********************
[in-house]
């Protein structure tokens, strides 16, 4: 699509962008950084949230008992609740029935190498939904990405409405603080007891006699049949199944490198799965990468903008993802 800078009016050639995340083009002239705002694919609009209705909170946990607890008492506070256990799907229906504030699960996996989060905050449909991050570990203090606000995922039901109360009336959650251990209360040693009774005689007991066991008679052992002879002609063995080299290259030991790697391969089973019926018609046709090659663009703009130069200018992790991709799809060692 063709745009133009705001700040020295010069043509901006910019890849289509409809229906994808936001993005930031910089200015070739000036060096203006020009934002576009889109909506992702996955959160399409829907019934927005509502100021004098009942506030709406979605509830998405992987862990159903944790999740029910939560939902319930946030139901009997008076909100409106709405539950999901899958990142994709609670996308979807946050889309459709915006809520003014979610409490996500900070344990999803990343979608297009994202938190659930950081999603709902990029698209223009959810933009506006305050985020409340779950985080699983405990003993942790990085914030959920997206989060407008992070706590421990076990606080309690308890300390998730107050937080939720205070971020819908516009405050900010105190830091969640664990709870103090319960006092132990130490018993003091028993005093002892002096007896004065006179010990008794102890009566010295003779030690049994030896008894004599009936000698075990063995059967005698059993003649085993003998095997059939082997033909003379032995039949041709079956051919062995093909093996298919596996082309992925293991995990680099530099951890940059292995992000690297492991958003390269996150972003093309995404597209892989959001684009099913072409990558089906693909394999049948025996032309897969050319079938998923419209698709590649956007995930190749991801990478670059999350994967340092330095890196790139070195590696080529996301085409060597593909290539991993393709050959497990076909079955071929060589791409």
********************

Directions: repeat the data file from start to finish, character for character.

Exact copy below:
[in-house]
């Protein structure tokens, strides 16, 4: 699509962008950084949230008992609740029935190498939904990405409405603080007891006699049949199944490198799965990468903008993802 800078009016050639995340083009002239705002694919609009209705909170946990607890008492506070256990799907229906504030699960996996989060905050449909991050570990203090606000995922039901109360009336959650251990209360040693009774005689007991066991008679052992002879002609063995080299290259030991790697391969089973019926018609046709090659663009703009130069200018992790991709799809060692 063709745009133009705001700040020295010069043509901006910019890849289509409809229906994808936001993005930031910089200015070739000036060096203006020009934002576009889109909506992702996955959160399409829907019934927005509502100021004098009942506030709406979605509830998405992987862990159903944790999740029910939560939902319930946030139901009997008076909100409106709405539950999901899958990142994709609670996308979807946050889309459709915006809520003014979610409490996500900070344990999803990343979608297009994202938190659930950081999603709902990029698209223009959810933009506006305050985020409340779950985080699983405990003993942790990085914030959920997206989060407008992070706590421990076990606080309690308890300390998730107050937080939720205070971020819908516009405050900010105190830091969640664990709870103090319960006092132990130490018993003091028993005093002892002096007896004065006179010990008794102890009566010295003779030690049994030896008894004599009936000698075990063995059967005698059993003649085993003998095997059939082997033909003379032995039949041709079956051919062995093909093996298919596996082309992925293991995990680099530099951890940059292995992000690297492991958003390269996150972003093309995404597209892989959001684009099913072409990558089906693909394999049948025996032309897969050319079938998923419209698709590649956007995930190749991801990478670059999350994967340092330095890196790139070195590696080529996301085409060597593909290539991993393709050959497990076909079955071929060589791409």